With censorship and bans ping-ponging across the U.S. at a horrifying rate, queer people can’t just do their jobs and live their lives. There is no sitting on the sidelines for us, instead, we have to be activists in a forever battle for our rights. This was also true of our historical figures, many of whom had to announce their queerness amidst even more toxic environments than that of our current trashfire situation. In the case of queer literary icons, they didn’t just write or publish, but also hustled to get their work read in a world trying to silence them.
I have studied LGBTQ+ history and pop culture for most of my adult life, so I chose four people whose names hadn’t turned up in the 20 years I’ve been consuming all manner of gay media. Again, it doesn’t mean they aren’t famous figures in their own right, each of them are, but somehow they’ve snuck under the radar of mainstream queer history. It was only a year ago that I discovered Nobuko Yoshiya and, though she is certainly very famous in Japan where there is a museum dedicated to her, she did not have the breakthrough fame of other authors who populate our LGBTQ+ literary canon.
Truly, learning only recently about many of these queer literary icons makes me question how English and Creative Writing is taught — why did people have me reading Joyce and Hemmingway for the 43rd time but not a single work by any of the people listed below? My queer-story-obsessed self didn’t learn about them until I was actively looking for LGBTQ+ literary figures whose names I didn’t recognize. That is nuts, but I am glad that I finally have found them and can now share them with you.
Al-Hakam II is the only non-author on this list. The second Arab Caliph of Córdoba, featured in Sarah Prager’s Rainbow Revolutionaries: 50 LGBTQ+ People Who Made History, was behind the construction of an essential and very grand library. He also led Al-Andalus, the Muslim-ruled part of the Iberian Peninsula, and successfully made peace with the Catholic kingdoms of northern Iberia. His reign began when he was 46 and lasted a short period of only 16 years from 961-976.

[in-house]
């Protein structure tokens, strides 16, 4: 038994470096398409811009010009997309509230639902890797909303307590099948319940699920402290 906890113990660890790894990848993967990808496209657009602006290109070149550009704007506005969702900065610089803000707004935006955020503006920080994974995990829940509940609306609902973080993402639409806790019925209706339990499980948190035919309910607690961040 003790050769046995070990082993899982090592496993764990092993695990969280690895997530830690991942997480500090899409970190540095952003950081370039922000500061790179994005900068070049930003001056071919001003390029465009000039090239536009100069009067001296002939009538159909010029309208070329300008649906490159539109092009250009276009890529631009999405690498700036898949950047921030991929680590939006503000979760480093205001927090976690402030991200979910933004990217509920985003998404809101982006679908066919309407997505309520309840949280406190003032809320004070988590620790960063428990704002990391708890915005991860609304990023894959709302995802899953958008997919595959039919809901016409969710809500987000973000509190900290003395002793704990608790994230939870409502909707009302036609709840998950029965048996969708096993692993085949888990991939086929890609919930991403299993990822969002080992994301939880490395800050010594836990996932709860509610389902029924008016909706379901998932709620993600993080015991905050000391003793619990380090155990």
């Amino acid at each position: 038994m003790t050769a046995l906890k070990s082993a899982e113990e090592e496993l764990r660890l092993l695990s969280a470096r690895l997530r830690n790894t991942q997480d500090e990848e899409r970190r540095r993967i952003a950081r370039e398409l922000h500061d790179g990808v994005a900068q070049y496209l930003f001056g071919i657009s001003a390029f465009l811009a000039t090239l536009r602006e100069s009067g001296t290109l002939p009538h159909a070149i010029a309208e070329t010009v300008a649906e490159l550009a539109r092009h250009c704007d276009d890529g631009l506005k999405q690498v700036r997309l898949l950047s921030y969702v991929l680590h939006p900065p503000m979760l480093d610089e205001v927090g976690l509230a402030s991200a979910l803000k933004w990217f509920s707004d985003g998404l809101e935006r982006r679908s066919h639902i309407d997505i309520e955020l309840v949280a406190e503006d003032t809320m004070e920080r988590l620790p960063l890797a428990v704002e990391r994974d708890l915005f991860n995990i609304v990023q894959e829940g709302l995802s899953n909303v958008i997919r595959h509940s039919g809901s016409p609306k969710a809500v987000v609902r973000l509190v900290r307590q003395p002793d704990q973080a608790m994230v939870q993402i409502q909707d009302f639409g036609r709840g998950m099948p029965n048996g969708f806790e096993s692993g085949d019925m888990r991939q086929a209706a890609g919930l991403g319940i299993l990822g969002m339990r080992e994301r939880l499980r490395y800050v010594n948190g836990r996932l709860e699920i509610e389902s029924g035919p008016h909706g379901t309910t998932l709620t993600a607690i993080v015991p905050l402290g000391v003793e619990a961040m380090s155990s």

Born in 915 to Abd-ar-Rahman III and Murja, that’s basically the extent of what is known about his early life. He oversaw the construction of many beautiful buildings, including an enormous library. His library might have contained more than 400,000 books (unconfirmed, but you know, ballpark amount). He also was responsible for a vast translation of written works, from Latin and Greek into Arabic, and his big ol’ library employed a ton of people.
Apparently, there were rumours that he had an all-male harem. Problematic, of course, when you are eventually expected to have an heir. Ultimately, he gave in and married — the story goes that Al-Hakam married a concubine named Subh, but then nicknamed her Jafar, a masculine name. Also, Subh is said to have worn short hair and male-styled pants and, while some people suggest that she did this to be taken seriously by the mostly male court, I give that some very skeptical side-eye.
Education and Activism
Born on September 13, 1885, Alain (née Arthur) Leroy Locke grew up in Philadelphia. According to Alain Locke: Faith and Philosophy, Locke was one of very few undergraduates who attended Harvard University and he was the first Black Rhodes Scholar. Despite that honour and the fact that he graduated magna cum laude, five Oxford colleges rejected him. Hertford College eventually accepted Locke, and later on, he’d receive an assistant professorship position in English at Howard University. At Howard, he taught race relations but then got fired for fighting for equal pay for Black faculty; luckily short-lived, he was rehired a year later by Mordecai W. Johnson, the first Black president of the university. He remained a professor there until retiring.
Alain Locke wrote mostly academic writing from a philosophical bent, with a long list of books, reviews, and articles to his name. One of his best-known works was The New Negro, a collection featuring seminal essays authored by himself and other Black authors. In 2020, it was republished as Voices of the Harlem Renaissance. Though his writing was all academic nonfiction, he was a mentor to many of the authors of the Harlem Renaissance.
Unfortunately, due to the discrimination of the time, Locke did not live an out life. Leonard Harris, Locke’s biographer, explains that Locke exchanged romantic letters with men but lived a very secretive existence.